I was there until the sun was going down. My fingers were cramping and my arms ached but I was learning so much. I only realized so much time had gone on by when I looked up and saw the sky was turning orange. “Crap! My mom’s gonna kill me, I’m late for dinner!” I hurried to pack away my violin. “Sorry for taking up so much of your time, can I come back next week?” I’d been having so much fun that I never even bothered to ask his name.
“I’m afraid, my little friend, that next week you should stay as far away from my bridge as you can.”
The man was now beside me, tilting up my chin as he shook his head. His eyes seemed to be an even deeper blue now that it was starting to get dark. “You’re just lucky you did everything right, not knowing who you come to. But it’s going to rain next week, and it will rain heavily. So keep your distance, because next time your luck will not save you,” He said.
The heat of the day didn’t take away from the chill that shot down my spine. I only nodded wordlessly before bolting, clambering out of the river bed and scraping my arms up something good before I ran home. As predicted my mom was about to send out the dogs for me and I was just lucky she didn’t send me to bed with no supper.
I’m not sure what else I expected coming from a crazy guy living under a bridge. But his weather prediction ran true. Storms and pouring rain. All week. I imagine that river bed overflowed with raging water.
My mom woke me up early on Friday morning to tell me the news. Darren and another of my friends Jacob had drowned last night.
The theory was that they’d gone down to play and one of them fell in. The other tried to help them out and ended up getting washed away as well. During the funeral all I could think about was the violinist under the bridge. Had he drowned too? They hadn’t found another body, but he could’ve just been washed away.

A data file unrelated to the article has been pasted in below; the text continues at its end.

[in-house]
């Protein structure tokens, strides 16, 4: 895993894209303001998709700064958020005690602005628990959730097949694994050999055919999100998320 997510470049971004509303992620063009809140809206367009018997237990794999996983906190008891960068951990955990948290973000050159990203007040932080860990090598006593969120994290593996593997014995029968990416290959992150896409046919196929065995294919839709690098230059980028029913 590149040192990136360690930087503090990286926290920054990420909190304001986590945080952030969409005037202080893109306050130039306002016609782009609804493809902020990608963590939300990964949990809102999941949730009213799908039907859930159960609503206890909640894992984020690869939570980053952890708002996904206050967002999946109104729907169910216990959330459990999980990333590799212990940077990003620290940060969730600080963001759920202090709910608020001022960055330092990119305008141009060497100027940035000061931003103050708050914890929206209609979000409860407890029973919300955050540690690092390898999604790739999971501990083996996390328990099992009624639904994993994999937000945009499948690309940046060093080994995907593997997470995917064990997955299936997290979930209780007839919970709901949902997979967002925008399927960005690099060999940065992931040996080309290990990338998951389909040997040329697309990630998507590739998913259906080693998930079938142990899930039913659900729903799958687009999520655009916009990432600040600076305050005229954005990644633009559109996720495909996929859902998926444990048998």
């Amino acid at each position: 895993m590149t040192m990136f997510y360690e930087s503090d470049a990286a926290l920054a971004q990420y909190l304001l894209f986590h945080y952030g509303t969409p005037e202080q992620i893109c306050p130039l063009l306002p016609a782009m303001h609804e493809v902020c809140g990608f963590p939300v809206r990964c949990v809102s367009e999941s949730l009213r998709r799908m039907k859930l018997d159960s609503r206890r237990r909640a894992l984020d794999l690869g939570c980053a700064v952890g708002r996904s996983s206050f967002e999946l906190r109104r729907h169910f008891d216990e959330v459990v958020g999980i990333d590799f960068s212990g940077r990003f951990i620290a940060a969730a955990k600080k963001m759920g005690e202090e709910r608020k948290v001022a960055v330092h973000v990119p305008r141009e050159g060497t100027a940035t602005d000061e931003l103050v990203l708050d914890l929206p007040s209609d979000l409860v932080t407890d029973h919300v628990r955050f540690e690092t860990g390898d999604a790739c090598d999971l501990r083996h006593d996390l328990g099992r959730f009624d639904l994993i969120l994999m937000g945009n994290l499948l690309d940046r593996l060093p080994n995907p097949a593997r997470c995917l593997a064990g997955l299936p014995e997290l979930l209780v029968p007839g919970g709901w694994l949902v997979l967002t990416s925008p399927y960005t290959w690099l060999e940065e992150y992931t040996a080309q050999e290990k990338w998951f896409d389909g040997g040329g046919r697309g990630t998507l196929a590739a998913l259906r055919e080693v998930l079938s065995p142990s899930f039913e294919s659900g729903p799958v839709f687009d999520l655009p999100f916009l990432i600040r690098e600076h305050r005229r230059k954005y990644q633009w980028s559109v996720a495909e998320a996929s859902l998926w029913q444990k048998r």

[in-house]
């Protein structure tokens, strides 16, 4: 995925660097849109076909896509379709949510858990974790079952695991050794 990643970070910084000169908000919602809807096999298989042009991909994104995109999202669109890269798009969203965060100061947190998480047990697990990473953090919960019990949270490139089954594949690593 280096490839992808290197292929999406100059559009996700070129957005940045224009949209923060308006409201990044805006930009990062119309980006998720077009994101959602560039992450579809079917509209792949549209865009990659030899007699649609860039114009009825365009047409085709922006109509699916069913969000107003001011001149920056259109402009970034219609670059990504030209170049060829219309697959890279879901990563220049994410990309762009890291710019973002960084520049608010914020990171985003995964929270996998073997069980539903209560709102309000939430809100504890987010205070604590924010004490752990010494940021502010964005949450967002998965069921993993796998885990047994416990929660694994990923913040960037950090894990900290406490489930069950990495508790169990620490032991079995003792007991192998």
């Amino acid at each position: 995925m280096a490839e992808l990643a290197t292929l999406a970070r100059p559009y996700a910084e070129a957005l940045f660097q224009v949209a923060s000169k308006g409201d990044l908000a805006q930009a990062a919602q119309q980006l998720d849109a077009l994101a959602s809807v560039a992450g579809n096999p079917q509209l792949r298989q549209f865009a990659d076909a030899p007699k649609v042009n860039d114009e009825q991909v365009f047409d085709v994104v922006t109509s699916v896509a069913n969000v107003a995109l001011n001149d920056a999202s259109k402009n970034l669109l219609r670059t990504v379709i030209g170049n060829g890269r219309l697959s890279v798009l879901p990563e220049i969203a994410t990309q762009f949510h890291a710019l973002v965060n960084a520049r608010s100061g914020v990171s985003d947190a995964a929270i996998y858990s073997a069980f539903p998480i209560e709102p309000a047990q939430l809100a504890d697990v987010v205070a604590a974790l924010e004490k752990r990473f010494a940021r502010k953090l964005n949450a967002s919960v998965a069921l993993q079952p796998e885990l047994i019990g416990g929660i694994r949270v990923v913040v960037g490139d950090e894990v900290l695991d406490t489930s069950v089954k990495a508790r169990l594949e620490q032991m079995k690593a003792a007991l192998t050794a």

I didn’t make the same mistake that Darren did. I waited until the water levels went down a bit before heading back to the troll bridge. It wasn’t close to overflowing anymore, instead it was just a small stream that probably wouldn’t go above your ankles. I crossed the bridge and listened carefully. All was silent except for the sound of bubbling water for a few minutes.Then I heard the violin once more.
I ducked my head over the edge and looked down. There he was, still playing, his feet resting in the water. I felt relieved and almost called out to him when I realized he had something stashed behind him. A bright red bicycle.
Darren’s bright red bicycle.
I didn’t stick around. I took off running and never looked back. I never went back to that bridge and I never will.
As I’ve become an adult, I’ve found out two things about our little town. One, that we’ve always had an abnormally high amount of drownings for the area. It’s not uncommon to lose five or six people a year, sometimes more, usually children or women. Unusually it doesn’t even have to be a flooding season for people to die, all there needs to be is a few inches of water for a body to turn up. And two, that bridge had a name before we called it the troll bridge.
It was the Nixie Bridge. Named after a creature that lurked underneath, playing his violin to lure in those who were foolish enough to listen to his song.